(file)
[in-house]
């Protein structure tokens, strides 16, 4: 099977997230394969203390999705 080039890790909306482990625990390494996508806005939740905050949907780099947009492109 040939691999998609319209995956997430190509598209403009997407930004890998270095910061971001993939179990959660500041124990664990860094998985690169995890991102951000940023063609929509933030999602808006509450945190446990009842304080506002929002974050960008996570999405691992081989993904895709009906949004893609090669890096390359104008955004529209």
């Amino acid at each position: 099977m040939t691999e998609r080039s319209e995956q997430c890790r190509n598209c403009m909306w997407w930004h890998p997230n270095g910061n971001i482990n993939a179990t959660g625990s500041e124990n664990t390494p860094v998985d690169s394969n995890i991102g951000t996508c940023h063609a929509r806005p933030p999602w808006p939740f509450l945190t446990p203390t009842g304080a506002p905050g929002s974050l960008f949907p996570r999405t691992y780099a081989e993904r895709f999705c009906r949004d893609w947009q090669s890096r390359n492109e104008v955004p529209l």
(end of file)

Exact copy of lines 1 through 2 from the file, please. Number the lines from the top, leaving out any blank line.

[in-house]
């Protein structure tokens, strides 16, 4: 099977997230394969203390999705 080039890790909306482990625990390494996508806005939740905050949907780099947009492109 040939691999998609319209995956997430190509598209403009997407930004890998270095910061971001993939179990959660500041124990664990860094998985690169995890991102951000940023063609929509933030999602808006509450945190446990009842304080506002929002974050960008996570999405691992081989993904895709009906949004893609090669890096390359104008955004529209």